• by Anonymous Coward on Thursday July 24, 2014 @11:08PM (#47528199)

      "It was a horribly broken system that didn't work."
      Quite the contrary. It worked quite well - emissions dropped 12% since it came into effect.

    • by aybiss ( 876862 )

      Yeah yeah. It was that horrible tax that was sucking heaps of money out of our economy. The one that was so hopeless it wasn't even sucking any money out of the economy.

      Make up your mind.

      • It was a horrible tax because it didn't do what it was set out to do.
        I never mentioned sucking money out of the economy.

    • by geekoid ( 135745 )

      Except it wan't actual broken or horrible. That's what an anti science politician keeps saying.

    • Note you are being moderated "interesting", not "insightful". Your statement is a matter of opinion, and demonstrably not backed up by the numbers. Also, you fail to point out that the Coalitions alternative to a Carbon Tax/ETS, of giving away tax payer money to polluters rather than levying them for their emissions is demonstrably a step backwards, and also you are ignoring the fact that the "Carbon Tax" was due to transition to a ETS in 2015.
    • Citation please (Score:4, Interesting)

      by Namarrgon ( 105036 ) on Friday July 25, 2014 @01:15AM (#47528737) Homepage

      The only people claiming the carbon tax wasn't working were Coalition politicians (and their apologists), and the companies who didn't want to have to cover the external costs of their businesses. Fact is, it was starting to work quite well [], despite the damping effect of Abbott attacking it with all the FUD he could muster.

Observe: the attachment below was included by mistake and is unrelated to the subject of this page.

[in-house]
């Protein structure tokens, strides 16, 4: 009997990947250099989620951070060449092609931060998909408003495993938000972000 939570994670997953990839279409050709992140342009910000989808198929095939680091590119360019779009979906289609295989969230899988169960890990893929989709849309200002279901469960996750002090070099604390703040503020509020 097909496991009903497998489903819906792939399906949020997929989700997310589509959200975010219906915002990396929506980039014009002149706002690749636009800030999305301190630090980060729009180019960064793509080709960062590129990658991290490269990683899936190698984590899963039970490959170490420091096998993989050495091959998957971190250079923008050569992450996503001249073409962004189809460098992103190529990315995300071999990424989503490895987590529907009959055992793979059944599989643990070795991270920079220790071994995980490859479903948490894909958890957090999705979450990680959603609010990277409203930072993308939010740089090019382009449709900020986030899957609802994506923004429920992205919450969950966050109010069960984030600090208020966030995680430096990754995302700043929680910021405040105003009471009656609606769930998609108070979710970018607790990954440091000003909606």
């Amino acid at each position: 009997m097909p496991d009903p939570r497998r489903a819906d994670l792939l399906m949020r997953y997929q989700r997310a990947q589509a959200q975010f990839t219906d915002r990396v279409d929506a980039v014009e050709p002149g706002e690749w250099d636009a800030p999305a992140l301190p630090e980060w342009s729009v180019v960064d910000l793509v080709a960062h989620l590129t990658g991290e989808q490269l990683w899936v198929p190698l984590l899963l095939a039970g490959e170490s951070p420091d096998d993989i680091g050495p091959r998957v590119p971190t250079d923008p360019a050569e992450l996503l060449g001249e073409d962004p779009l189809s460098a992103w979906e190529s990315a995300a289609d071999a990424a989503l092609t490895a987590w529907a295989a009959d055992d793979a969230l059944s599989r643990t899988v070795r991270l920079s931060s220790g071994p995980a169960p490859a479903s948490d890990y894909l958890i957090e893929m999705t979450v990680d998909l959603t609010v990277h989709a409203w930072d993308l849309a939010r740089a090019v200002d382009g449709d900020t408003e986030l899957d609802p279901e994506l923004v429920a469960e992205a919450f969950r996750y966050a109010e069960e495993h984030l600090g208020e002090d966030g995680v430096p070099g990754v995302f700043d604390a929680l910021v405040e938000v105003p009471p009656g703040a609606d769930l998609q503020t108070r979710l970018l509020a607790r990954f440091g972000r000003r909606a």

And now we have economists scratching their heads [] as to why a conservative government would attack a market-based climate solution while favouring a big direct-action spending program instead:

      Roger Jones, a Research Fellow at the Victoria Institute of Strategic Economic Studies, called the repeal "the perfect storm of stupidity".

      "It's hard to imagine a more effective combination of poor reasoning and bad policy making," he said.

      "A complete disregard of the science of climate change and its impacts. Bad economics and mistrust of market forces."

      • You mean how electricity consumption has been going down?
        That doesn't have anything to do with the huge subsidies Australia has had up until now for home solar? 10% of Australian homes have solar now. A large portion of home energy is spent on aircon during hot summer days there too.

  • That should be the Departments of Commerce (NOAA), Interior (USGS) & Defense.

  • by statemachine ( 840641 ) on Thursday July 24, 2014 @08:47PM (#47527201)

    The Republicans, who currently hold a majority in the US House, are the ones who voted to strip the science funding.

    Saying "Congress" makes it sound bipartisan. It's only the Republicans.

    • Accordin to Democrates it was bipartisan.
  • by MrKaos ( 858439 ) on Thursday July 24, 2014 @09:32PM (#47527555) Journal